While all this is going on, Sonny is trying to convince his bank manager to invest in The Best Exotic Marigold Hotel. Sonny also has a love storyline, he’s in love with Sunaina (Tena Desae), but won’t tell her as he feels he’s not good enough for her. Still they are in a relationship and she works for her brother – in the call centre where Evelyn is the Cultural Advisor. Sonny’s mother arrives at the Hotel to try and get his life on track including marriage a suitable women. Sonny’s mother feels that Sunaina is too modern and there is an hilarious scene where Sunaina gets in bed with Madge (not realising that Madge took Sonny’s room as hers didn’t have a door), Sunaina screaming realising it isn’t Sonny. Sonny’s mother comes in, tells Madge she “expected better” thinking that Sunaina is a prostitue. The scene made me laugh out loud, but it quickly returned to drama as Sonny introduces naked Sunaina to his mother as his girlfriend.
From the beginning Jean has noticed Graham the High Court Judge, being attracted to his social status. One day Jean tempts Muriel into telling her where he’s going by telling her that she knows of a website where she can get Hobnobs delivered to the hotel. Muriel tells her that he’s going to the public records office and Jean follows him there. Jean is about to disclose how she feels to Graham, but he beats her too it disclosing that he’s gay. Jean runs off embarrassed and returns to the hotel complaining to Doug again of her hatred for India. Muriel asks to use the hotel’s computer, sees the hotels finances and can’t help but organise them.
Graham gets an address for his former lover and with the support of Evelyn and Doug goes to visit him. Graham knocks on the door to be greeted by the wife of his former lover. She shouts over to a man sat at a table with other men. The man turns to see Graham and smiles, walks up to him and gives him the biggest hug ever. Graham stays to catch up, Evelyn and Doug head back to the hotel and you sense there’s at least a really good friendship developing between them based on honesty.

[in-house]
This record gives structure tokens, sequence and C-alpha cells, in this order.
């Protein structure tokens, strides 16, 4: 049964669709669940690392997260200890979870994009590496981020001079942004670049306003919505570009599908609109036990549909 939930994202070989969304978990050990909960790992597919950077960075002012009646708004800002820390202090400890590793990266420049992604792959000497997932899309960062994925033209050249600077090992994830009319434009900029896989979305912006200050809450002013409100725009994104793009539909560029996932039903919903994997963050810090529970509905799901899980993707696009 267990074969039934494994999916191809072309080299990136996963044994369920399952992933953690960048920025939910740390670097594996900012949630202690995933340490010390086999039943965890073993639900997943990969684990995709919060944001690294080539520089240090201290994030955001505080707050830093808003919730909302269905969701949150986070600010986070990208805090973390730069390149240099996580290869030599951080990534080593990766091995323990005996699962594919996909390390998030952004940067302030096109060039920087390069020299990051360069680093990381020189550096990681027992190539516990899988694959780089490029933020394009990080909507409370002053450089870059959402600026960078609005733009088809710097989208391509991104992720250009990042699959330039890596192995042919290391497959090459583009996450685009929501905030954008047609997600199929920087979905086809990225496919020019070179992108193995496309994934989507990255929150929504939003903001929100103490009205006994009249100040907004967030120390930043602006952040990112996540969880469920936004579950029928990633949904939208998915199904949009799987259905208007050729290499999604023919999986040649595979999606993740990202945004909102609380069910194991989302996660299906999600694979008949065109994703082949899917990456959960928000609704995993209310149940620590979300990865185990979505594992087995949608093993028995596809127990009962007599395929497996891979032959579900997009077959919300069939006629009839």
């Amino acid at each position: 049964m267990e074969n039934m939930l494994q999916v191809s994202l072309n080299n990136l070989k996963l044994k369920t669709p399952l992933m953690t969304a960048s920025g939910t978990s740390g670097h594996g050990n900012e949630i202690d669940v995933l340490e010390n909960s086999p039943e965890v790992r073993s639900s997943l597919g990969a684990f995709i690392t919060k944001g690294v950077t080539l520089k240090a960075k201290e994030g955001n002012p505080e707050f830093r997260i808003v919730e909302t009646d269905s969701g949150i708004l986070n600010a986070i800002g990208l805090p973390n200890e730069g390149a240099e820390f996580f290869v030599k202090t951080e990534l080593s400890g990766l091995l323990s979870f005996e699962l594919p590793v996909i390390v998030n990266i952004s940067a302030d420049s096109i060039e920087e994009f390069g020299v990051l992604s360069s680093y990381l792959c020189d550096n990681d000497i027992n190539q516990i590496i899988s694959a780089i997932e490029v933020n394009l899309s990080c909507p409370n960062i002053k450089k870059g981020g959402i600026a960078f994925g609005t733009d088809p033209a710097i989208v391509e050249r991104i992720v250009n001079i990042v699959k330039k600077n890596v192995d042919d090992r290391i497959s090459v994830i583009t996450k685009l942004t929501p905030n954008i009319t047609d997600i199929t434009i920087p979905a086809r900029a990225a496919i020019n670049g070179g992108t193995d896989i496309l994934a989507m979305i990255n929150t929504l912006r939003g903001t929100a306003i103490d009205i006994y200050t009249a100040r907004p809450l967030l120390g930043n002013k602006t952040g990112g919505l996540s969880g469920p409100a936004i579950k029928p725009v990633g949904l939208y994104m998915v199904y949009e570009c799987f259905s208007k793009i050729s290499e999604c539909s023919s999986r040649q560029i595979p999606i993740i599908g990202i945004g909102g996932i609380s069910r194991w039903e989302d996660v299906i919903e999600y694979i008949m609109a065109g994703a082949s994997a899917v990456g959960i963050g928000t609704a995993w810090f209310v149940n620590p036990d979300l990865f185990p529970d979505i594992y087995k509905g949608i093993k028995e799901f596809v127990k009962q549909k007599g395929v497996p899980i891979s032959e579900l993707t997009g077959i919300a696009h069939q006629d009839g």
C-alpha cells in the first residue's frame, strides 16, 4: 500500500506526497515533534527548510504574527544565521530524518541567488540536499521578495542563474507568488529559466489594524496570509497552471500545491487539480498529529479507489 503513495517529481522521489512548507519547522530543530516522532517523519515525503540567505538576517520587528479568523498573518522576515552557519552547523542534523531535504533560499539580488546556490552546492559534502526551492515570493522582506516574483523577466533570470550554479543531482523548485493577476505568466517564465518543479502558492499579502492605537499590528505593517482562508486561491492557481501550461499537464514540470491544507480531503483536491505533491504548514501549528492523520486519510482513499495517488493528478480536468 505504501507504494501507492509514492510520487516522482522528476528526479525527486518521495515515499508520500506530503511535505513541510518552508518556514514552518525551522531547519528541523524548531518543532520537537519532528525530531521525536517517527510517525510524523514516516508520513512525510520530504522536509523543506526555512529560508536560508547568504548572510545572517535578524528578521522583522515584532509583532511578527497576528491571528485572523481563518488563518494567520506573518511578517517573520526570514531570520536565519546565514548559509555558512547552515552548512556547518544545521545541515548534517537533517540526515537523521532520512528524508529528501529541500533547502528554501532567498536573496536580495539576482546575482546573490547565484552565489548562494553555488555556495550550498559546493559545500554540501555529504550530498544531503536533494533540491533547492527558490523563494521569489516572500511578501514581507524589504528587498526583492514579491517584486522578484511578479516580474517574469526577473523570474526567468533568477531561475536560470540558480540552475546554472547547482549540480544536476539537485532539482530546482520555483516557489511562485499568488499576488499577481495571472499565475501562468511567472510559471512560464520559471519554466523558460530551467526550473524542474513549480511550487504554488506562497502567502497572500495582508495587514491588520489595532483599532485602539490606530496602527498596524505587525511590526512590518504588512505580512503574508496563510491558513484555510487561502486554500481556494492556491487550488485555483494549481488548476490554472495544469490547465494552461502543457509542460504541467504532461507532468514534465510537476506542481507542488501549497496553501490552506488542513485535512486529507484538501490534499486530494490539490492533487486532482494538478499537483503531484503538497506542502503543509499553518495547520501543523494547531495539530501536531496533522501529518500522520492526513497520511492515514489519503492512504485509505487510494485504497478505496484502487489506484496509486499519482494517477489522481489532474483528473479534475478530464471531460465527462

Meanwhile Norman goes out to a exclusive club to try to meet someone and sees Madge. Norman points out a women at the bar to Madge, she decides to help him along by going over to speak to the woman at the bar and telling him to join them in a minute. Norman goes over and we quickly realise he can’t be sophisticated and flirt well. Just as the woman’s about to leave, Norman’s honest and exposes his loneliness. The woman appreciates this and he ends up going back to hers, finally getting that night of lust and love he so desperately wanted.
The next day Graham comes back to the hotel and tells Norman of his amazing night. Graham tells Norman that his friend married a woman, but that she knew that he’d been in love with a man and would never love another. Graham tells Norman that he’s been trapped all these years by guilt and that his Indian friend has had a good life. Norman goes to his room and Evelyn sees Graham and goes to ask him about his night. But Evelyn discovered he’s died of a heart attack. Graham’s Indian friend conducts the touching funeral ceremony and all but Muriel attend. Evelyn emotionally affected by the funeral, talks to Doug about her husband being dishonest about the finances and of how she trusted him. Evelyn breaks down in tears, Doug comforts her before Jean appears asking for her husband back. Doug follows her back into their room before finally loosing his temper at Jean for the lack of respect she shows him.